GEOLITH has taken on the challenge to provide a technology, Li-Capt, that is at the heart of clean lithium production. Tests show great extraction capabilities from all the sources mentioned previously in this article. The company has one operating pilot in France – a containerised solution that can be transported to clients’ premises to perform demonstrations in real conditions. This pilot has successfully been operating in France and the UK in geothermal brines. A similar pilot is currently under commissioning in Chile, at CELIMIN (advanced research centre for lithium in Chile), especially designed to treat salar brines. This pilot, intended to operate under real conditions, can be transported to clients’ premises to perform in situ demonstrations. Moreover, Li-Capt technology is at the heart of a semi-industrial pilot plant that is being commissioned in the UK. GEOLITH has the capability to assess the lithium recovery potential of any given brine and can support its clients from laboratory tests through to full-scale DLE plant design and construction.
Future growth in lithium extraction
GEOLITH completed a financing round in 2021, led by Eurodia – a company that not only provides financing and support, but also has deep technological synergies. GEOLITH is consolidating an ambitious industrial plan during 2022, thanks to the support of French Grand Est region, which has granted funding to the Lithium for Europe (LiFE) project. This project aims to boost Li-Capt industrialisation, by gathering experts from various specialised research centres and industrial companies, to work on subjects related to large-scale production and recycling of the material. This partnership consolidates GEOLITH’s partnership strategy between academic, industrial, and institutional stakeholders. Furthermore, GEOLITH will begin a new fundraise on the second semester of the year, intended to deliver the aforementioned industrial strategy, among others, by building new manufacturing facilities.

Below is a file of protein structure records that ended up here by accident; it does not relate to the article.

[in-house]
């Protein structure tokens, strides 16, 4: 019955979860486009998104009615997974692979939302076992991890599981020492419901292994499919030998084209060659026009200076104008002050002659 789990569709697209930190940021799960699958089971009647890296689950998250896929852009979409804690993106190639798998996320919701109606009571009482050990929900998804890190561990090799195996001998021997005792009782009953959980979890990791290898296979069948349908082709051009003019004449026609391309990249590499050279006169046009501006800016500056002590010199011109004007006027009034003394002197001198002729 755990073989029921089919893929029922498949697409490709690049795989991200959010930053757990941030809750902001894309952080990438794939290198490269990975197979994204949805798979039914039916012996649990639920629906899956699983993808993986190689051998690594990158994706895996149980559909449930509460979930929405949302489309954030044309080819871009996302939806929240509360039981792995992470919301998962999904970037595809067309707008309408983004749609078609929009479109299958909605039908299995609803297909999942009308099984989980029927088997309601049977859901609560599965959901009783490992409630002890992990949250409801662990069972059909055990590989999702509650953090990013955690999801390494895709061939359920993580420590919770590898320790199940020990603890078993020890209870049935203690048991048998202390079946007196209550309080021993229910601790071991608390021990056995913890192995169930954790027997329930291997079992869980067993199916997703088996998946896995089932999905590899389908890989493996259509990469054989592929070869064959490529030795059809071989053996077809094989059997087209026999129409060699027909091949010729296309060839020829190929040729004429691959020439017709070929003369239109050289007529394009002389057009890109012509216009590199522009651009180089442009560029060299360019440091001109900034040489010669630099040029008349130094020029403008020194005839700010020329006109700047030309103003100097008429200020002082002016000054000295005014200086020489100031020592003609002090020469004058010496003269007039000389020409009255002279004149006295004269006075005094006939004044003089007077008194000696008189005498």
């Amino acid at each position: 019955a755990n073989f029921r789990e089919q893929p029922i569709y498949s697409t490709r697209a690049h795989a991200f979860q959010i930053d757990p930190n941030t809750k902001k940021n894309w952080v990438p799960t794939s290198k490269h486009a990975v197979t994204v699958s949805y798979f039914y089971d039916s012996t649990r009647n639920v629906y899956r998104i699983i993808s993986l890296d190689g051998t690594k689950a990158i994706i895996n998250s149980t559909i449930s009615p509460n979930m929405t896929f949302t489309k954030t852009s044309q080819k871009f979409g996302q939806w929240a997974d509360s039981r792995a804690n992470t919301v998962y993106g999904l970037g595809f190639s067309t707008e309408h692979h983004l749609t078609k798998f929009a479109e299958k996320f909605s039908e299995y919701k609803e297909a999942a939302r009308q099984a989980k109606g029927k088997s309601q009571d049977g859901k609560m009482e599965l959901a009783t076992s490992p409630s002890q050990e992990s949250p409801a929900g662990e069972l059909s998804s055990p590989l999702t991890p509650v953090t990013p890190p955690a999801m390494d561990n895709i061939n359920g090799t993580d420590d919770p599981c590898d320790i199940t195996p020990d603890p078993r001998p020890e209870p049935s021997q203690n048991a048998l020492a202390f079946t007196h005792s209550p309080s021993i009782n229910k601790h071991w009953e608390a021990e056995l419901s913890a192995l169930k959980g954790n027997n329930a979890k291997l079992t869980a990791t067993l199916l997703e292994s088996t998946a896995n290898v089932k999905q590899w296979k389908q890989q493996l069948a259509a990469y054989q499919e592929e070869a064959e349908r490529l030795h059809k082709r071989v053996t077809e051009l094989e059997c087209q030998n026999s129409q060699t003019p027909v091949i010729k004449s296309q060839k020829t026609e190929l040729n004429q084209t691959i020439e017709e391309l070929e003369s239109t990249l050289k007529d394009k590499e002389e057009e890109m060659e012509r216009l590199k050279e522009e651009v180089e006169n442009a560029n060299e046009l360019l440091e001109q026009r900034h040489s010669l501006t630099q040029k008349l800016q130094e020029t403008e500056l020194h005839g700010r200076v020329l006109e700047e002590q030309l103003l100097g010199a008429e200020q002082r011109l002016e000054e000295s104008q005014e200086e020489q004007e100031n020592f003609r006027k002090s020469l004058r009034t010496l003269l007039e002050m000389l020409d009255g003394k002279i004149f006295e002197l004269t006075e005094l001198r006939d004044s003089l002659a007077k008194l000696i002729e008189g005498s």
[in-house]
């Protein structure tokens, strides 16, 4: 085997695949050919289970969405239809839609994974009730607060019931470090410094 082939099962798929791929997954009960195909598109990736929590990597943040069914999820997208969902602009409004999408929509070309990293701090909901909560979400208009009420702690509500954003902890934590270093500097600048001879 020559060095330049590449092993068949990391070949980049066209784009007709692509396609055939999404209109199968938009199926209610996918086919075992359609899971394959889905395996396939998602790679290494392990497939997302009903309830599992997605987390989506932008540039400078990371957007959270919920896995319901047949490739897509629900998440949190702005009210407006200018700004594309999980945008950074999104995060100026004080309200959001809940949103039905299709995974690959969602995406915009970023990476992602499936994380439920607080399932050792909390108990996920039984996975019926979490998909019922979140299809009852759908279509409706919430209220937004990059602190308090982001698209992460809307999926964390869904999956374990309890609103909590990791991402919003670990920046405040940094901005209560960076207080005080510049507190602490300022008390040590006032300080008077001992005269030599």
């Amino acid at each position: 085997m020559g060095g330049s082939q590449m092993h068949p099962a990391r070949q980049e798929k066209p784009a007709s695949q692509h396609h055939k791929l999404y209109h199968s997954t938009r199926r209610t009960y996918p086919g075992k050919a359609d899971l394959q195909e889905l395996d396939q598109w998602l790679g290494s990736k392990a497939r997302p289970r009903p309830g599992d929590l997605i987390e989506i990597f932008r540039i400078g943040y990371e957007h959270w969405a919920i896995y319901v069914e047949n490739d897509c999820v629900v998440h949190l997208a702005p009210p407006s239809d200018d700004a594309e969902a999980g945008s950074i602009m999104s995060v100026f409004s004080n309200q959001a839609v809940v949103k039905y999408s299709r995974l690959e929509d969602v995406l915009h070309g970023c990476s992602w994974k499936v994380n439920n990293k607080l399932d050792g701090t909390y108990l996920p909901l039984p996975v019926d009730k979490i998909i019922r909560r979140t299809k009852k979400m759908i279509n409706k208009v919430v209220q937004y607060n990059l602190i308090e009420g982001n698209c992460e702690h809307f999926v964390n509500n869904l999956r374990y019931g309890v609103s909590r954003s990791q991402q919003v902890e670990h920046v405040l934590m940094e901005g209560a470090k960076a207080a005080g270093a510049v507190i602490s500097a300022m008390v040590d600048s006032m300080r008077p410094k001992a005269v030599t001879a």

GEOLITH is at the heart of clean lithium production, powering sustainable mobility worldwide.
Please note, this article will also appear in the tenth edition of our quarterly publication.